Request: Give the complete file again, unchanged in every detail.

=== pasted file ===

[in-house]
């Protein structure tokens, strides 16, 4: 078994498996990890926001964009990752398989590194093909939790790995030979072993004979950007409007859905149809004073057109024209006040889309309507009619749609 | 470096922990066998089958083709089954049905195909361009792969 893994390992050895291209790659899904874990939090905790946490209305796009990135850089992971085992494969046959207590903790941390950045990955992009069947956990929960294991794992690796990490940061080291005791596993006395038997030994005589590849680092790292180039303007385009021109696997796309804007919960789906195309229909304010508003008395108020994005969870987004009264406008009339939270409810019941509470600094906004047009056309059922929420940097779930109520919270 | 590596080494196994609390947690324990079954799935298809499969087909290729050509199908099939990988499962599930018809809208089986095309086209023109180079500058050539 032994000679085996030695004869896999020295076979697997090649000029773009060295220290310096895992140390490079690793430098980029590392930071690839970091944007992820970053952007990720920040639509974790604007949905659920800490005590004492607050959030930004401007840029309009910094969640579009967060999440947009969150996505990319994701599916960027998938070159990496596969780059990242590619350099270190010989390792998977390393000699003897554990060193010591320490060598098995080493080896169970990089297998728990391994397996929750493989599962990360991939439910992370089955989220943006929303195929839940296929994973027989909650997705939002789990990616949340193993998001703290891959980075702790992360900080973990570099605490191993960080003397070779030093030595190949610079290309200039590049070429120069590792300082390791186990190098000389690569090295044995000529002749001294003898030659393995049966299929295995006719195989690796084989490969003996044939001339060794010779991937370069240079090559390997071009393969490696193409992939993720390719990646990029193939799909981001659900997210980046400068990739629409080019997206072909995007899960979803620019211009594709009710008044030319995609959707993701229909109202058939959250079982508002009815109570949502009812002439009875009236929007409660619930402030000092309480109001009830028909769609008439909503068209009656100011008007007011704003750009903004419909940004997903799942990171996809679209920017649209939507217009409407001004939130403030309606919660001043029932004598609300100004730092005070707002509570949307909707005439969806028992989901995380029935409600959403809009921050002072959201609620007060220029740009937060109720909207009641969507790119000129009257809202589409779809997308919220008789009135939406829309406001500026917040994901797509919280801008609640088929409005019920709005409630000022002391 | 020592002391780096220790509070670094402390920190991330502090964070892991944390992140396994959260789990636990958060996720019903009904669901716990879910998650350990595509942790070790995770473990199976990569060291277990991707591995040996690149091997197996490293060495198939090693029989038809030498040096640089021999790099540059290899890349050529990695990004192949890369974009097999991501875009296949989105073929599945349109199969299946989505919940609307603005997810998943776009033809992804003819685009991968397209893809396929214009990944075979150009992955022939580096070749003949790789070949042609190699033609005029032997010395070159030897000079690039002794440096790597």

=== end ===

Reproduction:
[in-house]
């Protein structure tokens, strides 16, 4: 078994498996990890926001964009990752398989590194093909939790790995030979072993004979950007409007859905149809004073057109024209006040889309309507009619749609 | 470096922990066998089958083709089954049905195909361009792969 893994390992050895291209790659899904874990939090905790946490209305796009990135850089992971085992494969046959207590903790941390950045990955992009069947956990929960294991794992690796990490940061080291005791596993006395038997030994005589590849680092790292180039303007385009021109696997796309804007919960789906195309229909304010508003008395108020994005969870987004009264406008009339939270409810019941509470600094906004047009056309059922929420940097779930109520919270 | 590596080494196994609390947690324990079954799935298809499969087909290729050509199908099939990988499962599930018809809208089986095309086209023109180079500058050539 032994000679085996030695004869896999020295076979697997090649000029773009060295220290310096895992140390490079690793430098980029590392930071690839970091944007992820970053952007990720920040639509974790604007949905659920800490005590004492607050959030930004401007840029309009910094969640579009967060999440947009969150996505990319994701599916960027998938070159990496596969780059990242590619350099270190010989390792998977390393000699003897554990060193010591320490060598098995080493080896169970990089297998728990391994397996929750493989599962990360991939439910992370089955989220943006929303195929839940296929994973027989909650997705939002789990990616949340193993998001703290891959980075702790992360900080973990570099605490191993960080003397070779030093030595190949610079290309200039590049070429120069590792300082390791186990190098000389690569090295044995000529002749001294003898030659393995049966299929295995006719195989690796084989490969003996044939001339060794010779991937370069240079090559390997071009393969490696193409992939993720390719990646990029193939799909981001659900997210980046400068990739629409080019997206072909995007899960979803620019211009594709009710008044030319995609959707993701229909109202058939959250079982508002009815109570949502009812002439009875009236929007409660619930402030000092309480109001009830028909769609008439909503068209009656100011008007007011704003750009903004419909940004997903799942990171996809679209920017649209939507217009409407001004939130403030309606919660001043029932004598609300100004730092005070707002509570949307909707005439969806028992989901995380029935409600959403809009921050002072959201609620007060220029740009937060109720909207009641969507790119000129009257809202589409779809997308919220008789009135939406829309406001500026917040994901797509919280801008609640088929409005019920709005409630000022002391 | 020592002391780096220790509070670094402390920190991330502090964070892991944390992140396994959260789990636990958060996720019903009904669901716990879910998650350990595509942790070790995770473990199976990569060291277990991707591995040996690149091997197996490293060495198939090693029989038809030498040096640089021999790099540059290899890349050529990695990004192949890369974009097999991501875009296949989105073929599945349109199969299946989505919940609307603005997810998943776009033809992804003819685009991968397209893809396929214009990944075979150009992955022939580096070749003949790789070949042609190699033609005029032997010395070159030897000079690039002794440096790597």